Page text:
U.S. Downplays Nancy Pelosi's Taiwan Trip As China Escalates Warning Levels

The U.S. government on Tuesday declined to comment on Nancy Pelosi's reported upcoming visit to Taiwan, with the House speaker's as yet unconfirmed plans having already triggered an almighty backlash from Beijing.

State Department spokesperson Ned Price told a press briefing that he wasn't aware of Pelosi's travel plans. For its part, Taiwan's Foreign Ministry—always welcoming of members of Congress—said it hadn't been notified either.

Joy Lee, Pelosi's spokesperson, told Newsweek via email that her office "cannot confirm or deny international travel in advance due to long-standing security protocols."

A Financial Times report on Monday said the California Democrat would lead a delegation to Taipei in August, a historic move that would make her the first serving House speaker to visit the island in 25 years, after Republican Newt Gingrich in 1997.

China Warns U.S. Over Nancy Pelosi Trip
Speaker of the House Nancy Pelosi attends a bill enrollment ceremony at the U.S. Capitol on June 7, 2022, in Washington, D.C. Pelosi is reportedly planning a historic visit to Taiwan in August. Drew Angerer/Getty Images

A trip by Pelosi, who is second in line to the presidency after VP Kamala Harris, would hold significant meaning for America's unofficial relationship with Taiwan. The island has enjoyed increased support from Washington amid an intensifying U.S.-China rivalry, and as Taipei's ties with Beijing have also frayed.

News of Pelosi's plans, although still unofficial, drew a stern response from the Chinese's Foreign Ministry on Tuesday. Zhao Lijian, its spokesperson, said a decision by Pelosi to visit Taiwan would "have a severe negative impact on the political foundation of China-U.S. relations."

"The U.S. must not arrange for Speaker Pelosi to visit the Taiwan region and must stop official interactions with Taiwan, stop creating factors that could lead to tensions in the Taiwan Strait, and follow through on the U.S.'s commitment of not supporting 'Taiwan independence,'" Zhao said.

"Should the U.S. side insist on doing otherwise, China will take strong and resolute measures to safeguard its sovereignty and territorial integrity. The U.S. must assume full responsibility for any ensuing consequences," he said, without elaborating.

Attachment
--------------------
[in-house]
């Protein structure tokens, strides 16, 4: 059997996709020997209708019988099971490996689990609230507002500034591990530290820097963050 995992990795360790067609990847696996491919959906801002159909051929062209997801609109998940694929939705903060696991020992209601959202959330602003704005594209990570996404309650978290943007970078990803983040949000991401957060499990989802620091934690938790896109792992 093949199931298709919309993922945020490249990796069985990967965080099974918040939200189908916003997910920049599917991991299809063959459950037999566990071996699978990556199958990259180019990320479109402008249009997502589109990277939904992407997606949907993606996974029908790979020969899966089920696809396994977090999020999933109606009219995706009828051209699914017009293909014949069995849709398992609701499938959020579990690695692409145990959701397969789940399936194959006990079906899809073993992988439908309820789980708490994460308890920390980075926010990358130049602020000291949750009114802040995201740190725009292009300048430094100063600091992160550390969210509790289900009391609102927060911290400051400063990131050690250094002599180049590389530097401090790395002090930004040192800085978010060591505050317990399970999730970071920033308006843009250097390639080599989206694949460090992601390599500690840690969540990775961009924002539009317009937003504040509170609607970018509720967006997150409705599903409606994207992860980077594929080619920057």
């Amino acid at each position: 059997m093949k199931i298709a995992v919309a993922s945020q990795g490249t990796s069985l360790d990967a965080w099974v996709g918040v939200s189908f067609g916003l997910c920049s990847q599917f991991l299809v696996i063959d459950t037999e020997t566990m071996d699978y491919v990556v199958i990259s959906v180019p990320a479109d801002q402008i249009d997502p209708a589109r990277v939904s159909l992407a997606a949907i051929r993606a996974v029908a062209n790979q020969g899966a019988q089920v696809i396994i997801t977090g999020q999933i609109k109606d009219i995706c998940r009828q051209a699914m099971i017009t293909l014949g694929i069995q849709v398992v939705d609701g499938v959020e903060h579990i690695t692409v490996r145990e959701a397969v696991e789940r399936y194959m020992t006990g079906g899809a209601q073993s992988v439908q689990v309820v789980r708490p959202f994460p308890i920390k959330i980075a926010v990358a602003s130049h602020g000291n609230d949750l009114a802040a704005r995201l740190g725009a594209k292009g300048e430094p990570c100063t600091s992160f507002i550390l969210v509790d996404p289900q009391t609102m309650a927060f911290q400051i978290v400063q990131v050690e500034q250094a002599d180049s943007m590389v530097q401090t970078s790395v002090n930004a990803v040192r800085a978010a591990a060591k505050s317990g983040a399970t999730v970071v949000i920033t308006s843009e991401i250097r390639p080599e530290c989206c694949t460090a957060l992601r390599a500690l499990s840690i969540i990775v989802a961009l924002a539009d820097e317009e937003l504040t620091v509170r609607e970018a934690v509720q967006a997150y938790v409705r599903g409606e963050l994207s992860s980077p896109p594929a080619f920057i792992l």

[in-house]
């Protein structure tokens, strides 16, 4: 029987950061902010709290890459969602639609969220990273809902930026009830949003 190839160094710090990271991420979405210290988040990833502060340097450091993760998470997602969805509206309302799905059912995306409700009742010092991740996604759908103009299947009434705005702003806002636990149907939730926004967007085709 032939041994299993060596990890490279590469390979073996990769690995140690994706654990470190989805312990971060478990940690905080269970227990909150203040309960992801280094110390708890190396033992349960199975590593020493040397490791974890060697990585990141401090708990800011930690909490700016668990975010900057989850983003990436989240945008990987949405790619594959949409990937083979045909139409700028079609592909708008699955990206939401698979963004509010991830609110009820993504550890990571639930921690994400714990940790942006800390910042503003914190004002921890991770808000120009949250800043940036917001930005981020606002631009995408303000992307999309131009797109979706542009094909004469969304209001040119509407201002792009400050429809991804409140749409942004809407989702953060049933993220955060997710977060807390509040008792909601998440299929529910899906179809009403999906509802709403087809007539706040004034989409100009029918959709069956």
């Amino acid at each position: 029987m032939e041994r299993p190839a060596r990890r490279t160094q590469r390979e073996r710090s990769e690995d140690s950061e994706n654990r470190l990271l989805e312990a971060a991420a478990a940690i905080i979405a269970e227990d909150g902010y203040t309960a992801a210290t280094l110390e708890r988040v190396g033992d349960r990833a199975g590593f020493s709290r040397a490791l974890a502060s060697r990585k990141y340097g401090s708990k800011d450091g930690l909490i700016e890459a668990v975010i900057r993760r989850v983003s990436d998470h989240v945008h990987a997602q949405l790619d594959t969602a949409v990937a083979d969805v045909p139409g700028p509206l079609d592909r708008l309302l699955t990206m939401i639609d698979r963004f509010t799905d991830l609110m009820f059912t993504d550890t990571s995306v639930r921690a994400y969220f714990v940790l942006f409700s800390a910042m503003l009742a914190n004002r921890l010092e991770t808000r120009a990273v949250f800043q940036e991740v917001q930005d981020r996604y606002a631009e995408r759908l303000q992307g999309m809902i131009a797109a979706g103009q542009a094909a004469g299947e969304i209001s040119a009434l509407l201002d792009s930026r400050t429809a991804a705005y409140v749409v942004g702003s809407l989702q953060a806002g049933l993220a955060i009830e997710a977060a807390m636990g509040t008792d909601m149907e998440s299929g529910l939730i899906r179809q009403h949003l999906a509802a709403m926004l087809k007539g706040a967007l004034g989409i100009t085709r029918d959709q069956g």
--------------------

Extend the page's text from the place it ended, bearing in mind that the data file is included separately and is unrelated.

China claims Taiwan as part of its territory, but the democratic island has never been ruled by the People's Republic of China and considers itself a functionally independent country. Successive Chinese leaders have refused to rule out the use of force to achieve political union with it.

When Washington established formal ties with Beijing in 1979—at the expense of official relations with Taipei—the U.S. committed to a strictly unofficial relationship with Taiwan as part of its "one China" policy. On the whole, that commitment has held; visits by current members of the executive branch are exceedingly rare.

Congress is another matter. The independent legislative branch has historically provided some of the strongest support to Taiwan. While China argues the U.S. government shouldn't facilitate trips to Taiwan by American lawmakers such as Pelosi, the State Department feels differently.

"Of course, in our country, Congress is a separate and coequal branch," Price said on Tuesday. The State Department spokesperson said his counterpart in Beijing was "weighing in on a hypothetical."

Chinese government organs and the country's state-affiliated press have raised the tone of attack against the U.S. and Taiwan since the Financial Times report.

Zhu Fenglian, a spokesperson for the Taiwan Affairs Office in Beijing, urged members of Congress to "recognize the important sensitivity of the Taiwan issue."

In an editorial on Tuesday, the Global Times, the nationalist tabloid published by the Chinese Communist Party, said Pelosi's plan would be "a huge historic mistake for Washington."

A visit to Taiwan "is definitely a red line that Pelosi must never cross," the paper said.